Business Machine

Technology, business
and innovation.

And, not least, about
the Mac.

Weblog Archive Cutedge

by: Bernard Teo

Creative Commons License

Copyright © 2003-2012
Bernard Teo
Some Rights Reserved.

Mon 05 Apr 2004


Category : Technology/logGen.txt

I read about logGen in MacSurfer on Saturday (which pointed to me to Macosxhints). It's interesting how things turn up just when you need them. This looks like what I need to keep track of the Perl modules. For example, if I install Date::Calc, I will get an output like this after running logGen :

logGen -- version 1.0
Copyright 2004 - The Regents of the University of Michigan
All Rights Reserved

45 new files:
2 changed files:
0 deleted files

So this tells me that these are all the new stuff that came in with the Date::Calc installation, including all the modules Date::Calc depended on, and where you can find them.

Neat. Even if I had monitored the terminal window like a hawk during the Date::Calc installation, I would never have figured this out. An alternative is to compare the state of the file system using two machines. (Actually I did that and realised I would have needed three machines, with one serving as the baseline.) But this would be too tedious and almost impossible to get right.

So logGen is a great tool and I'm sure I can find even more use for it.

I can see that the installation process wrote something into perllocal.pod. Perhaps there's a short cut to all this if I know enough about Perl and maybe the answers are all in the pod file. But you learn things any way you can.

Posted at 12:36PM UTC | permalink

MacSurfer and why I need to think about what I'm writing

Category : Commentary/macsurfer.txt

Oops. I didn't think MacSurfer would link to my last post. Why would they want to do that? You really got to think about what you're putting down in a weblog. One moment you're typing as you're thinking, in the quiet of an empty office on a Saturday morning (save for the sound of the Xserve), and the next they're all over the web.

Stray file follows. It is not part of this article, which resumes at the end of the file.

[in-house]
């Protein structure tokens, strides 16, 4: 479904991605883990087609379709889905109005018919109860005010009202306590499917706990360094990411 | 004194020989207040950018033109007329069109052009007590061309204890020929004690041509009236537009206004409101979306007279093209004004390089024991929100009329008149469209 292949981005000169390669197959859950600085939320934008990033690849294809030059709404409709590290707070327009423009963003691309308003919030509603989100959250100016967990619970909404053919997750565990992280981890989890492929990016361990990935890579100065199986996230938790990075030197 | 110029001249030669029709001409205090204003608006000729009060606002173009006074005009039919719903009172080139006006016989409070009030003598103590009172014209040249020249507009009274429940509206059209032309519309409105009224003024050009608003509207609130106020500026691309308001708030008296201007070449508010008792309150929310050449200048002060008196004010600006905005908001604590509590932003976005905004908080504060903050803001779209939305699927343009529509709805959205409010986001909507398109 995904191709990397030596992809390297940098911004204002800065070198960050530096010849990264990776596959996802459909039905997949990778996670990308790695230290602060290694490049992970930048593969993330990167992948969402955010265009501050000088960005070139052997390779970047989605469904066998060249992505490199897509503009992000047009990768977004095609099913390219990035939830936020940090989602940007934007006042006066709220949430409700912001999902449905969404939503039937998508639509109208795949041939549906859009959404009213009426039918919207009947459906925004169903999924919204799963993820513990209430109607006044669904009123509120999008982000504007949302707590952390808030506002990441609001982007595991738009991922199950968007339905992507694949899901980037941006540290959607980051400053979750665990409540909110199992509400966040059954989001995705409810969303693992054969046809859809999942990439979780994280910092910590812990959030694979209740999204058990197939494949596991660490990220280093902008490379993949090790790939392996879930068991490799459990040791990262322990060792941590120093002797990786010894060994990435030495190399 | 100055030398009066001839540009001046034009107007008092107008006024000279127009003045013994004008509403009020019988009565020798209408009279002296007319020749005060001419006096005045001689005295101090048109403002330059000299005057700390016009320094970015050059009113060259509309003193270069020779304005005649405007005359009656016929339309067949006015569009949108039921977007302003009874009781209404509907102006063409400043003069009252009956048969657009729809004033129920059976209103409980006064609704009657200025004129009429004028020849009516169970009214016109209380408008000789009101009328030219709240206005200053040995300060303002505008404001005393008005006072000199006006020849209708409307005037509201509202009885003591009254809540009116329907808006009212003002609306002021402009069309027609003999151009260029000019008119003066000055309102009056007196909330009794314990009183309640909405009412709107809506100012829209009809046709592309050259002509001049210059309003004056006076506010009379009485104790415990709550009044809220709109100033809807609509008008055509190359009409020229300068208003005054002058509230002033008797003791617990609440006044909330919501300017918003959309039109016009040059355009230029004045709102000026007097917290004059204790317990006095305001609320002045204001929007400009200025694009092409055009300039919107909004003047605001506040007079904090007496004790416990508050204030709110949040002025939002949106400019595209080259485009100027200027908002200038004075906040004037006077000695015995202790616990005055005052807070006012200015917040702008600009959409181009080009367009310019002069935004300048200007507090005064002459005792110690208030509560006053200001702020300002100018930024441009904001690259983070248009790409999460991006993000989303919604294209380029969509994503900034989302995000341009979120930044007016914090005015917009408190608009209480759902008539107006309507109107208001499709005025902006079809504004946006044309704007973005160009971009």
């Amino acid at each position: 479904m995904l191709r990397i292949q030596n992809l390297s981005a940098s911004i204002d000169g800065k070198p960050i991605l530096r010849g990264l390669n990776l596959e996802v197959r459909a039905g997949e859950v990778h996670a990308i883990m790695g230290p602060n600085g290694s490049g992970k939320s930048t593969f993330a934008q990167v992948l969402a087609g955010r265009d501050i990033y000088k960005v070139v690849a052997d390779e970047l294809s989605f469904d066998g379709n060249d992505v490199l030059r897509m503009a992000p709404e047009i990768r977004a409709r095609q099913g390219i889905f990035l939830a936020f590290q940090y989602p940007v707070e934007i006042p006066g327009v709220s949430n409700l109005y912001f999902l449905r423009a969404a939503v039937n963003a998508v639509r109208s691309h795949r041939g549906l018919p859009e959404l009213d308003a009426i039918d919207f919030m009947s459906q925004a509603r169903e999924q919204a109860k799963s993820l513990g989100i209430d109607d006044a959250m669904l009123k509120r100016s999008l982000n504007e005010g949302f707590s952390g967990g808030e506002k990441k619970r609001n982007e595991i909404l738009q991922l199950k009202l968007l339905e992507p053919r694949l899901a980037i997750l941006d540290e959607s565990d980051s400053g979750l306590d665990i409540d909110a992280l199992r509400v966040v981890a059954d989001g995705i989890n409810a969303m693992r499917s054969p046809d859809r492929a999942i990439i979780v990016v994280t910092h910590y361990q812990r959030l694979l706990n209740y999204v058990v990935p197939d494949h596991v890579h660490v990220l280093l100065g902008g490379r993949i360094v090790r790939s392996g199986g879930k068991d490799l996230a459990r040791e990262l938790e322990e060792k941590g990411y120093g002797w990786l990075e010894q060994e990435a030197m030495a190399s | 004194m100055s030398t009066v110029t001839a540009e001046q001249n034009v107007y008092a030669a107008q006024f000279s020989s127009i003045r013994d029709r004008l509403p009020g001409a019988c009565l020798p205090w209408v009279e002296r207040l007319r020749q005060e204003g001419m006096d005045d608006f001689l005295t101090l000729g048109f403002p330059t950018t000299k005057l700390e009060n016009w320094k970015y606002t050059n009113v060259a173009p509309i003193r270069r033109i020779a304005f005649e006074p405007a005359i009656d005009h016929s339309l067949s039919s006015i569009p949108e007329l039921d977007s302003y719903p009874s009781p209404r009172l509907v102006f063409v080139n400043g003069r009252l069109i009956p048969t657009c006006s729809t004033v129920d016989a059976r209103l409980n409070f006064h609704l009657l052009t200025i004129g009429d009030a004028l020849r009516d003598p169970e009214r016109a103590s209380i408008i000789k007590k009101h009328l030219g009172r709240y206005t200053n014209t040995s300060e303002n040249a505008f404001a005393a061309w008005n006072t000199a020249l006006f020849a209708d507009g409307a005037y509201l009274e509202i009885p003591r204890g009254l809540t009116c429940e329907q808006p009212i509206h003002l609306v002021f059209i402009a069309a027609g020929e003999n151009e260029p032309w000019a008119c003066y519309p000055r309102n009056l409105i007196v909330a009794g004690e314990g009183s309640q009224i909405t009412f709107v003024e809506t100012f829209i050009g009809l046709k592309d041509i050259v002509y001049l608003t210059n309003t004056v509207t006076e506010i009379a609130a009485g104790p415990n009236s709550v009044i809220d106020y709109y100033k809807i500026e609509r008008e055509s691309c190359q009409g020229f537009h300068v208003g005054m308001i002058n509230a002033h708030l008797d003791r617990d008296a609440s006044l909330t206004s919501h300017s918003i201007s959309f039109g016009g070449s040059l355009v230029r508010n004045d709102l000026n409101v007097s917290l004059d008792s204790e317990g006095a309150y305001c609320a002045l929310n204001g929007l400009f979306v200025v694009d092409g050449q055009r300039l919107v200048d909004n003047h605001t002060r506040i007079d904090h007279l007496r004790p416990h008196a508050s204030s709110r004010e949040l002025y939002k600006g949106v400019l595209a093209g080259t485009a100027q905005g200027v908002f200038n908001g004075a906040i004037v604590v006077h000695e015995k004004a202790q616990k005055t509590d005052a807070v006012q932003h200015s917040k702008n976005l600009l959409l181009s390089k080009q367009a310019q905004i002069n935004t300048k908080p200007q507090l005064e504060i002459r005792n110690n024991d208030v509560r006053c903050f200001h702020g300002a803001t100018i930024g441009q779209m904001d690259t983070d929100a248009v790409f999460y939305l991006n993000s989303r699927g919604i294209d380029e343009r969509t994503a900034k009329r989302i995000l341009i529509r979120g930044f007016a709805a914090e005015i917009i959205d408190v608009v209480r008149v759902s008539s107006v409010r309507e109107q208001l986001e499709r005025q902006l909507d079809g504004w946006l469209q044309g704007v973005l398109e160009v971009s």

I'm thinking, maybe, "then, don't put it down". But I do have something to say - because you really got to understand what you're saying when you say that the Mac is so easy to use and it needs so little maintenance, because this could have actually worked against the Mac over the years.

The way to solve this (but it's not easy) is to make the IT guys see that there are so many more interesting things they can do, if they can get quickly over the make-work stuff - like installing, configuring, pulling in and out expansion cards, setting dip switches, etc - and, more importantly, that they will be better rewarded if they do those other stuff.

And what might these be? I believe it's an interesting job to try to understand, first, how a business makes its money, what revenues it has to bring in, and what costs it needs to incur doing that; and then, to work out what information it needs to control both the inflows and the outflows.

You start off with empathy and curiosity, work the requirements through with creativity (guided by a vision of how technology could be made to substitute for any combination of land, labour or capital), and then finish off the work with a command of that technology.

The problem is that most IT guys have no interest beyond technology, while most business owners have no interest in technology.

I don't think we have to worry too much about the IT guys. They will go where the money is. At the moment, their thinking is probably, if we're so smart, then why are we not rich (after all, we've got barely 2% of computer users to work with)?

I believe the solution is to find business owners who share a similar insight about technology, who're able to make out make-work from real work and will therefore reward accordingly, and then work, really work, to help them kill their competition.

Or, if you can't find a business owner you can work with, find a business you can run with your own technology (just look at - they have tons of business ideas), and then try to kill your competition.

In either case, the key is to prove that you and your clients will get rich following the Mac Way of doing IT. (You've got include yourself in this quest; otherwise there's no point doing this). Nothing else, not even mega-AppleCentres, will be enough to win this game.

Posted at 9:21AM UTC | permalink

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